In a segment on a recent episode of Your World with Neil Cavuto, Heartland Institute research fellow David Applegate outlined the options Republicans can use to push back against Obama’s executive orders on immigration. Applegate says some options won’t yield much but others have the potential to produce results.
The ongoing struggle between parents and the Missouri government over the state’s school transfer law is another example of politics and bureaucracy winning out over parents, children, and their futures.
I am not a lawyer, but I have read the Constitution and I cannot find any indication that the Founding Fathers intended the guarantee of “equal protection of the laws” in the 14th Amendment to include same-sex marriage.
The Daily Record reports that the Maryland Public Service Commission ruled that Uber is a common carrier subject to its regulatory jurisdiction. The PSC stated: “[W]hen viewed in their totality, the undisputed facts and circumstances in this case make it clear that Uber is engaged in the public transportation of persons for hire. Thus, Uber is a common carrier and a public service company over whom the Commission has jurisdiction…”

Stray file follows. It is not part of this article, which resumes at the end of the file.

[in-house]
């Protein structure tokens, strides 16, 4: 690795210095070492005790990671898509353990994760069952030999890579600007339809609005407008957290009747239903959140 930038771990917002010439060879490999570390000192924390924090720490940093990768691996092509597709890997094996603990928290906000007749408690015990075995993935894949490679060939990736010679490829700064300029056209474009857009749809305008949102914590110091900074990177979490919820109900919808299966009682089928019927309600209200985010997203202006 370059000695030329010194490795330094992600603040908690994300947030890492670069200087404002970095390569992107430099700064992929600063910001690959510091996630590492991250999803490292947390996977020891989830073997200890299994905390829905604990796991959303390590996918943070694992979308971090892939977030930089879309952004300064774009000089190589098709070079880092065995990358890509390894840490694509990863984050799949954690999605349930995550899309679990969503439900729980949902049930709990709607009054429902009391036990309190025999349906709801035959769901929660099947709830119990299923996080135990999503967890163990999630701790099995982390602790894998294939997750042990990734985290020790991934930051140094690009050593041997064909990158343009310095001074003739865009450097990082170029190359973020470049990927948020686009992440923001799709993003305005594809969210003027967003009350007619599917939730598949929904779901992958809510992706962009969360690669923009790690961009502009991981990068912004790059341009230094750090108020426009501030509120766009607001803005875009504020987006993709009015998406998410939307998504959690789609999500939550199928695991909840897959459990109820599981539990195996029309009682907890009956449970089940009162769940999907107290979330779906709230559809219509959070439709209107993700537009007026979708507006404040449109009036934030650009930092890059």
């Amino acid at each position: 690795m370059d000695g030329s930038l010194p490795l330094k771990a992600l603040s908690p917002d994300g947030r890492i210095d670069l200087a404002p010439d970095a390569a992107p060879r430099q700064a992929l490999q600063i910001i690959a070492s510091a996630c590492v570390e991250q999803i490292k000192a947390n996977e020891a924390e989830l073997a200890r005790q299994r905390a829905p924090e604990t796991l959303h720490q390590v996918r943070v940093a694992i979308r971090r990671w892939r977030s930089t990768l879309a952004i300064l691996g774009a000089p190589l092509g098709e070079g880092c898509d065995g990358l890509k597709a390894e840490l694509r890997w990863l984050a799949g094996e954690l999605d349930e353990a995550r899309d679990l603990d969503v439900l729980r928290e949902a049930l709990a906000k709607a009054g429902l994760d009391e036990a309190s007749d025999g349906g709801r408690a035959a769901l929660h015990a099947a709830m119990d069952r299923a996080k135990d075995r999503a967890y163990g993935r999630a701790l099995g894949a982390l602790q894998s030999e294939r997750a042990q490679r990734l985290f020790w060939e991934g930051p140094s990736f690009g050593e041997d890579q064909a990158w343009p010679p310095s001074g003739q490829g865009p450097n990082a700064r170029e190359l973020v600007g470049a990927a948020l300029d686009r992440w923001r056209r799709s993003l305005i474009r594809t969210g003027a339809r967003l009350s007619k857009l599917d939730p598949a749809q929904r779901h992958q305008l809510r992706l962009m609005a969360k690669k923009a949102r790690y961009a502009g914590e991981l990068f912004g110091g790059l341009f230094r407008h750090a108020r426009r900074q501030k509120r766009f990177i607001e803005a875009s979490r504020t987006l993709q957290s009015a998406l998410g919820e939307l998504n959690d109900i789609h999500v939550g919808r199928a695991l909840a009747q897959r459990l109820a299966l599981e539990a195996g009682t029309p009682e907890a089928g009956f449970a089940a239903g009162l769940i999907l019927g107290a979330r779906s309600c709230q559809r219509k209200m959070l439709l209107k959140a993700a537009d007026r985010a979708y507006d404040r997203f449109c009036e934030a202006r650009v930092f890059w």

Now that the dust has settled on the Supreme Court’s 2014 session, we can look at the decisions and conclude that the Administration received a serious smack down. Two big cases got most of the news coverage: Hobby Lobby and the National Labor Relations Board’s (NLRB) recess appointments. In both cases, the Administration lost. At the core of both, is the issue of the Administration’s overreach.
As regular readers know, it has been my firm position that, after the DC Circuit’s Verizon decision, absent convincing evidence of market failure and demonstrable consumer harm, the FCC should not try to reinstate the net neutrality regulations the DC Circuit tossed out. Nevertheless, when Chairman Wheeler announced his intent to move forward with yet another net neutrality rulemaking, this time one based on a “commercial reasonableness” standard for assessing Internet providers’ practices, I said in a statement that “there appear to be elements in his proposal that may mitigate the otherwise potential harmful effects of unnecessary government intervention.”